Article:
By Daniel Holland LDRS
The North East will not replicate Liverpool’s city-wide Covid testing programme, as health bosses draw up plans to drive down infection rates.
The Government has praised the huge Merseyside project, which has seen more than 300,000 people tested for the virus, and pledged to roll out more widespread asymptomatic testing to areas going into Tier 3 measures this week.
Health secretary Matt Hancock said during a press conference on Monday that the Liverpool pilot scheme had brought case rates down by over three quarters and that community testing would offer other areas a “faster way out of the toughest restrictions”.
But North East officials say there will not be a drive to offer the rapid ‘lateral flow’ tests to everyone in our region – with a more targeted approach set to be implemented.
Instead of mass testing that is open to anyone, the region is working on plans for more specific testing efforts – potentially targeting particular workplaces or religious communities, for example, to identify and stop Covid outbreaks.
Prof Eugene Milne, Newcastle’s director of public health, said: “It is really about a specificity, rather than the all-comers approach adopted with Liverpool. I don’t think that was terribly effective.
“Most of the fall in cases in Liverpool happened before mass testing, which didn’t make too much difference to the trajectory of the fall. However, there is value in it if we use it in the right place.”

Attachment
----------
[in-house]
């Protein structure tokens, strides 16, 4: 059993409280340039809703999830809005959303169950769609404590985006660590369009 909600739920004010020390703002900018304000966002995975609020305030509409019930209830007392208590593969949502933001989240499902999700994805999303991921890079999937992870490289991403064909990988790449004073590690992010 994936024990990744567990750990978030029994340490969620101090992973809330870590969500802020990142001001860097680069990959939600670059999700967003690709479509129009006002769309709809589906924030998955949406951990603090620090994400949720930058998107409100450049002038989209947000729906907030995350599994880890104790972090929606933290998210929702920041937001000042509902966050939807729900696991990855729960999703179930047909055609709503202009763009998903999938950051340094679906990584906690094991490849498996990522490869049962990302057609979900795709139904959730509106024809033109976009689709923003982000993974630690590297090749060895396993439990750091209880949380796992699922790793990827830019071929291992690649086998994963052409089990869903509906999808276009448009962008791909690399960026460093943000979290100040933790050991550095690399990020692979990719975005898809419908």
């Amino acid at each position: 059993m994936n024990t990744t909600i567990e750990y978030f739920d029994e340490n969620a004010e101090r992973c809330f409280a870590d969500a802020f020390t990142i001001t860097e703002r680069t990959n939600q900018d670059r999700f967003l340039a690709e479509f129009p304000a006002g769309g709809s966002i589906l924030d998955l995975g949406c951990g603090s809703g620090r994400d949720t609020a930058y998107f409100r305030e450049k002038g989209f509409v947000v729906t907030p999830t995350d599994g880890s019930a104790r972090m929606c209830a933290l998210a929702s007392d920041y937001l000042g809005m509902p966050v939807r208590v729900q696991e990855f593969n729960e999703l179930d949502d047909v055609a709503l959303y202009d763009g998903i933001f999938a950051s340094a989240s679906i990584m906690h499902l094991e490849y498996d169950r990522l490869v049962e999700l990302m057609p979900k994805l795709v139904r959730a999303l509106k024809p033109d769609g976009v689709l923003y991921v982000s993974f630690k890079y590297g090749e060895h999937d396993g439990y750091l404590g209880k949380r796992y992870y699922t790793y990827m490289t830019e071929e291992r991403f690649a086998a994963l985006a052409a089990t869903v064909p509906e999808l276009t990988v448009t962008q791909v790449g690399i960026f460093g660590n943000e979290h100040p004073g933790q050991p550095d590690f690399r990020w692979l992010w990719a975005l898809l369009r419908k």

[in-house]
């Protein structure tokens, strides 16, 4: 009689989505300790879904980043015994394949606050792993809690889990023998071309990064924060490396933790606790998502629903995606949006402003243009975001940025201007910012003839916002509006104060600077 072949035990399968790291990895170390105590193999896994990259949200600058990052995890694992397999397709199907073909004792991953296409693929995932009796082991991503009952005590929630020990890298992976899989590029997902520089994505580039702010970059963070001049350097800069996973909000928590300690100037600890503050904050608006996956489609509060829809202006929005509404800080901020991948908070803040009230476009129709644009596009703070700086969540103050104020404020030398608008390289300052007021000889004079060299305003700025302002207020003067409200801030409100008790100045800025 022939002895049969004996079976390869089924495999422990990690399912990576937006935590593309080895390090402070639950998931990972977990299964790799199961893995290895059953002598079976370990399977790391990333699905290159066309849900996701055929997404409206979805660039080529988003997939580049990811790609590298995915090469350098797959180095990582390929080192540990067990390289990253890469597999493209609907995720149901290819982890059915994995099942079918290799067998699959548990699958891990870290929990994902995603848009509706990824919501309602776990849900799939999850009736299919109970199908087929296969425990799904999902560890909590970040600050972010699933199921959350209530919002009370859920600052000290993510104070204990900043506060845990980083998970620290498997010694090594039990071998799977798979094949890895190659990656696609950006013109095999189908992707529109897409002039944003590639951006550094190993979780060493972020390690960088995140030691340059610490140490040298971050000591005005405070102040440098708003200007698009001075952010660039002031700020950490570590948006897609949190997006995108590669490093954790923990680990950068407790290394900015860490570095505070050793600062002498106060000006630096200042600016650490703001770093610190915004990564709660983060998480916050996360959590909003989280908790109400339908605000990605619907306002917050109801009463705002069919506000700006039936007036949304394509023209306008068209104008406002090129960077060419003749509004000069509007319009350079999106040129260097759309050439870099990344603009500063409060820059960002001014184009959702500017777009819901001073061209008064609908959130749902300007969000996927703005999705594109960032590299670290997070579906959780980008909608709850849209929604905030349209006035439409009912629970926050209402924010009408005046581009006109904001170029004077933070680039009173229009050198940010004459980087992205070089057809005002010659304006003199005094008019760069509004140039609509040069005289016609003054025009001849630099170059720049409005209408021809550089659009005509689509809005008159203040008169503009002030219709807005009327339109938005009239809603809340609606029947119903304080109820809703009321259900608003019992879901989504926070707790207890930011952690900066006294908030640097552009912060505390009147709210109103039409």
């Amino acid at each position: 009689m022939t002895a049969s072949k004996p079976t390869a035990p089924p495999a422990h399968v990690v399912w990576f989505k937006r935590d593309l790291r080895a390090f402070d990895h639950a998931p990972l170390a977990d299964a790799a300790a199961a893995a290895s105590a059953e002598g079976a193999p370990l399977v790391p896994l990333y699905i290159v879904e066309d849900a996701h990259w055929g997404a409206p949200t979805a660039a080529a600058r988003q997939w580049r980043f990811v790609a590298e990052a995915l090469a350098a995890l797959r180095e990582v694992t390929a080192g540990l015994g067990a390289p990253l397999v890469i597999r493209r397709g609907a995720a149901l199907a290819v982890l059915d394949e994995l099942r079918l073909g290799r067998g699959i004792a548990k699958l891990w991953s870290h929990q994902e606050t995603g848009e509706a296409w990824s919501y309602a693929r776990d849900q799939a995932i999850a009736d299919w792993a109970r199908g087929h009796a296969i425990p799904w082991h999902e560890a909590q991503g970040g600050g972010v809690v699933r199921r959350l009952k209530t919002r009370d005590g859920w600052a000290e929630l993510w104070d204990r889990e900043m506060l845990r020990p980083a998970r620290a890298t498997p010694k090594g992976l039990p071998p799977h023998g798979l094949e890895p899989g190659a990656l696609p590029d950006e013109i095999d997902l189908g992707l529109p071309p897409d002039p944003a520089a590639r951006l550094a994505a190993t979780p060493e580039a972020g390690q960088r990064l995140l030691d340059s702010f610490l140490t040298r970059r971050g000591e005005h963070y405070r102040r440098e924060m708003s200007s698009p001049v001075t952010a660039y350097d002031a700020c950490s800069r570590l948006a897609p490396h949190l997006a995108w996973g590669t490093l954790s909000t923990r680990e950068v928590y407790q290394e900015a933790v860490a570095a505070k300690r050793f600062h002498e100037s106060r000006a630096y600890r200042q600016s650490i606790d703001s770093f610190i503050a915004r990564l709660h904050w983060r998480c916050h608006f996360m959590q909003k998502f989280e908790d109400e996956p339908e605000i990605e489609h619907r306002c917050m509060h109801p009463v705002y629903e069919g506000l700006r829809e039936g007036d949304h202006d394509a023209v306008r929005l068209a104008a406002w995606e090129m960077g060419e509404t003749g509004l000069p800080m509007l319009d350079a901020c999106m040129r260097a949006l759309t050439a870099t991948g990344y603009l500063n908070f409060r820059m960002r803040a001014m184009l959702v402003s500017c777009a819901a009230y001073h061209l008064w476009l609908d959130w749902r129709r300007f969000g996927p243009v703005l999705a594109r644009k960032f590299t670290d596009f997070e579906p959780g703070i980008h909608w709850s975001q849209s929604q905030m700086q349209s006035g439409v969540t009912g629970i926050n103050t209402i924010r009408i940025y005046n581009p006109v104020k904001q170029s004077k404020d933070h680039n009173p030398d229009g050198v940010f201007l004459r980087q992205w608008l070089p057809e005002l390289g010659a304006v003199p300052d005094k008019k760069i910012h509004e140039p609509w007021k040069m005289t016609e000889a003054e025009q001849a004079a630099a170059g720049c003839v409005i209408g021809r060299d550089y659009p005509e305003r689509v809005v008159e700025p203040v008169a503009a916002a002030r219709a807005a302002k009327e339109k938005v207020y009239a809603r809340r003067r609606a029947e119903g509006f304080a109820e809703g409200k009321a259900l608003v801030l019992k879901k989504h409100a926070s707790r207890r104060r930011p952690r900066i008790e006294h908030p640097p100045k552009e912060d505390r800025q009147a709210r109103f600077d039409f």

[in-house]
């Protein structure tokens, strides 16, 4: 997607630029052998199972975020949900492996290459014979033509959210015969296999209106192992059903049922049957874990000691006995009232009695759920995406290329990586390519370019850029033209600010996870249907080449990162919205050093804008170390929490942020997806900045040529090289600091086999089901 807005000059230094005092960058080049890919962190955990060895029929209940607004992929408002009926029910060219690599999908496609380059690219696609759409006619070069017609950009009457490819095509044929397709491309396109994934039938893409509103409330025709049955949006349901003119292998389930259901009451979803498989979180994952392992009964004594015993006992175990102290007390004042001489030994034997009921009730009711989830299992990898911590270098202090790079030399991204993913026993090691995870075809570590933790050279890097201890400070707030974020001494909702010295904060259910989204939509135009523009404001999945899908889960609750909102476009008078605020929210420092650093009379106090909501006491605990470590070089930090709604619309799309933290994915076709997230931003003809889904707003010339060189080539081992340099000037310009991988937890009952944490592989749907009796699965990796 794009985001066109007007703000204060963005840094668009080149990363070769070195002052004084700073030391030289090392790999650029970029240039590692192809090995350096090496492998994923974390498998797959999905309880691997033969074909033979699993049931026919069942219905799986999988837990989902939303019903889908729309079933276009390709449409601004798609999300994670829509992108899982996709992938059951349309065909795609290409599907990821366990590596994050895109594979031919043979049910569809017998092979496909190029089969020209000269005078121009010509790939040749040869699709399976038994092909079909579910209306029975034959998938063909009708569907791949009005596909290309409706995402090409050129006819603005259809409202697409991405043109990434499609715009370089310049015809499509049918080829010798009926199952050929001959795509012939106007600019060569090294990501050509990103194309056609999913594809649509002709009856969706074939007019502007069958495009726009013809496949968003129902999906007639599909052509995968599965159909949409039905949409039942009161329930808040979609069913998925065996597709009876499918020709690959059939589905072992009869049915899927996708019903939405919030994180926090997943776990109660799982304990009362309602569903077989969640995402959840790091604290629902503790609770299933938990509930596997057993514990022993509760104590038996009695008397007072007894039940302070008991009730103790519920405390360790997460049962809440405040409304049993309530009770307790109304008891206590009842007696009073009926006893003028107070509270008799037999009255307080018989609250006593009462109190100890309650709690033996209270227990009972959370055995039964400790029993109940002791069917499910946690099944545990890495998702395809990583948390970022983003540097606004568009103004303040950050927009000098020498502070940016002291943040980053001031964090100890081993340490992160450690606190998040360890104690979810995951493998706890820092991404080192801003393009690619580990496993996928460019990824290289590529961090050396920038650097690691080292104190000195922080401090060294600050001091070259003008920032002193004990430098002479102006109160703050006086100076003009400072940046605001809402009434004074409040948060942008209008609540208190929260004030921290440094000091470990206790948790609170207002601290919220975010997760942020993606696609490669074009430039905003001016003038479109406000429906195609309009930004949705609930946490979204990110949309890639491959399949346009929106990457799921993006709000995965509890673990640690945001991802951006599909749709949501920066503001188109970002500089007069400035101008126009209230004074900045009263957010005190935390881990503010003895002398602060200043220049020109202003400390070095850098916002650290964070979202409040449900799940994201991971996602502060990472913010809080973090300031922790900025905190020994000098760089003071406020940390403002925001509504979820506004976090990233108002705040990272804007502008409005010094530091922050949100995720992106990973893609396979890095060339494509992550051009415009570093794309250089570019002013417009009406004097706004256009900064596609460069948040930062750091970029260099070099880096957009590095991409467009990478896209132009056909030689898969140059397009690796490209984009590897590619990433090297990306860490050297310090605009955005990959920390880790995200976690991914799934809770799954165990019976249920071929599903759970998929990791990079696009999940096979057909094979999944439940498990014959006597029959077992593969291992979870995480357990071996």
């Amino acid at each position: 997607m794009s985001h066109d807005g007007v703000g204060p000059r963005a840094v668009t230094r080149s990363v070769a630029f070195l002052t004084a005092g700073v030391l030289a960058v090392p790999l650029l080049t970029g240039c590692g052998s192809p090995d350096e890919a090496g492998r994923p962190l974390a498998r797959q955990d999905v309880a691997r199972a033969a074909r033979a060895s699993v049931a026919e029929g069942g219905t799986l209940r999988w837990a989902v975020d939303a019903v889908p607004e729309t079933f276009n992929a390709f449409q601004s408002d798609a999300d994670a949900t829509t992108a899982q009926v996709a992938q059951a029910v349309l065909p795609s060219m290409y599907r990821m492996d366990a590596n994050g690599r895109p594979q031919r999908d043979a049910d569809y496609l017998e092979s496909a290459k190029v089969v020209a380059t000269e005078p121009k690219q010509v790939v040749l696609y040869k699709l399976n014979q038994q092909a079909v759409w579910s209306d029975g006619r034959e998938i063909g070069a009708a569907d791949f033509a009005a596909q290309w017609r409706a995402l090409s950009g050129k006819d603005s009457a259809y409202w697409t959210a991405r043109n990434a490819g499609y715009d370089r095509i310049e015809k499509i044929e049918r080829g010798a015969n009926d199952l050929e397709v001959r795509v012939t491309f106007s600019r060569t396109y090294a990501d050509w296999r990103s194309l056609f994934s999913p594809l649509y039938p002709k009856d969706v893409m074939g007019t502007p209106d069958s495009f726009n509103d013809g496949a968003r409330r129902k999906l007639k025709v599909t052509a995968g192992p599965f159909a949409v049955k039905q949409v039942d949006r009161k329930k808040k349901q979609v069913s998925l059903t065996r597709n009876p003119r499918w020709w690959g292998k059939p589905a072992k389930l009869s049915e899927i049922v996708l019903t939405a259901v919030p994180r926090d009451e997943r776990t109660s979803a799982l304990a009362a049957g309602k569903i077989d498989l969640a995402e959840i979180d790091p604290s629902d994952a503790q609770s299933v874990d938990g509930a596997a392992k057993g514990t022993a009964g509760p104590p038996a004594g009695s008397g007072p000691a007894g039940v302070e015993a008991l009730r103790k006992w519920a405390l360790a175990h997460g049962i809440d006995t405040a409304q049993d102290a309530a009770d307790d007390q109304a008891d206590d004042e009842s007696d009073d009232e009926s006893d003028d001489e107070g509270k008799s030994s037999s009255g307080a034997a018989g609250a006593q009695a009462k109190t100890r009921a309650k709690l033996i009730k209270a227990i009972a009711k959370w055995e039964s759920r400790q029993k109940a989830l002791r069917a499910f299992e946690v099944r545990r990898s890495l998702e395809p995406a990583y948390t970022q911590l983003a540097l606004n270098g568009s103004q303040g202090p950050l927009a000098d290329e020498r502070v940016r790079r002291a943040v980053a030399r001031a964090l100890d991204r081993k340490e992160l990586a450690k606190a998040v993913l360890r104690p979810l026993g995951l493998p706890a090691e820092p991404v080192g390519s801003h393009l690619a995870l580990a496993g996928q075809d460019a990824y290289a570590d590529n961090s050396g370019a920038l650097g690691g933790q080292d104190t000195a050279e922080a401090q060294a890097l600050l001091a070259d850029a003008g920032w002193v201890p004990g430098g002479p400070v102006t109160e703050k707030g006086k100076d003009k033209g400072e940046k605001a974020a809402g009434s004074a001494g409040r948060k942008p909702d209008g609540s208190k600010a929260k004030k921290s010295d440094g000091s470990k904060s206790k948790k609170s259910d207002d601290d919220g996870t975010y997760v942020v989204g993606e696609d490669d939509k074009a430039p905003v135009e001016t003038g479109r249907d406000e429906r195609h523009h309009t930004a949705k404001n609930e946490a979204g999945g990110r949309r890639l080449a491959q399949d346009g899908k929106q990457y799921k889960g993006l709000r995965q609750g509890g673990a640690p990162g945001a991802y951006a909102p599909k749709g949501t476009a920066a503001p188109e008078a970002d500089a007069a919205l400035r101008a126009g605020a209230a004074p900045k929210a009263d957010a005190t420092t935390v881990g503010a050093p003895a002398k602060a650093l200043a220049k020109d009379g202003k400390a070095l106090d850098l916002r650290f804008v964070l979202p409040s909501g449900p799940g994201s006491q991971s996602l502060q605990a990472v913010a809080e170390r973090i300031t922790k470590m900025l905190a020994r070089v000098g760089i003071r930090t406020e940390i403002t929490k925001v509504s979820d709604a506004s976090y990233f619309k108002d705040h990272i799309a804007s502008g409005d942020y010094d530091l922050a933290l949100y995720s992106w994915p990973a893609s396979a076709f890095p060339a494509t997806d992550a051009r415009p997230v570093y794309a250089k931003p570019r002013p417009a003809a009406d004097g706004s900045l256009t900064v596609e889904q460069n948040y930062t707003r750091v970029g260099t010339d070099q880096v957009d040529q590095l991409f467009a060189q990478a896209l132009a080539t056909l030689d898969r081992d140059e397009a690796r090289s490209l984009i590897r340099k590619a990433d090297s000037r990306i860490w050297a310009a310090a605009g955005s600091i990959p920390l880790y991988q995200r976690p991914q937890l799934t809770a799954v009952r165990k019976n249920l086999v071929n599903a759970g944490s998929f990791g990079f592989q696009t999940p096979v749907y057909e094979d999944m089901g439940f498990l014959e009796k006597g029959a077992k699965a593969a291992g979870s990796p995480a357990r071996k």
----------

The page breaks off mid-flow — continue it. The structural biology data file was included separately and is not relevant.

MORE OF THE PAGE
The Government has praised Liverpool’s mass testing efforts for bringing down infection rates and allowing that region to go into Tier 2 from Wednesday, meaning that hospitality businesses can reopen and limited-capacity crowds are allowed back into football grounds.
But Prof Milne has cast doubt over how much impact the mass testing had, saying the rapid tests would be better deployed in a more targeted way.
He added: “Testing in a rapid, frequent manner can be very effective, particularly if it is targeted at the most vulnerable, or where there is most likely spread of virus, or where we are doing case finding in particular.
“In those cases it is really valuable. In Liverpool they had mass availability of testing, they did not necessarily have mass uptake.
“They did not get anywhere near the kind of levels they were hoping for.
“What we want to do is learn the lessons from Liverpool and use the availability of frequent, rapid turnaround testing to have a really targeted impact on more vulnerable communities in the region.”
Speaking at a Downing Street press conference last Thursday, Mr Johnson praised the Merseyside testing regime as a “success story which we want other parts of the country to replicate”.
Prime Minister Boris Johnson has also suggested that getting a negative test could mean people are made exempt from some lockdown restrictions.
The Prime Minister said: “At least one in three people with Covid have no symptoms at all and may be spreading the disease without even knowing they’ve got it.
“The only way to identify them and protect everyone is through mass testing. Liverpool shows what can be achieved.
“In Liverpool, in the space of two and a half weeks, over 240,000 tests have been conducted and together with the effect of national restrictions, this has helped to reduce the number of cases in Liverpool City Region by more than two thirds.
“So having previously been in Tier 3, Liverpool City Region and Warrington will now be in Tier 2. This is a success story which we want other parts of the country to replicate so we will work with local government, public health leaders and our fantastic Armed Forces, to offer community testing to Tier 3 areas as quickly as possible, opening the way for them to follow Liverpool’s example.
“Testing on this scale is untried, but in due course, if it works, where people test negative, it may also be possible for families and communities to be released from certain restrictions even if their home area stays in Tier 3.”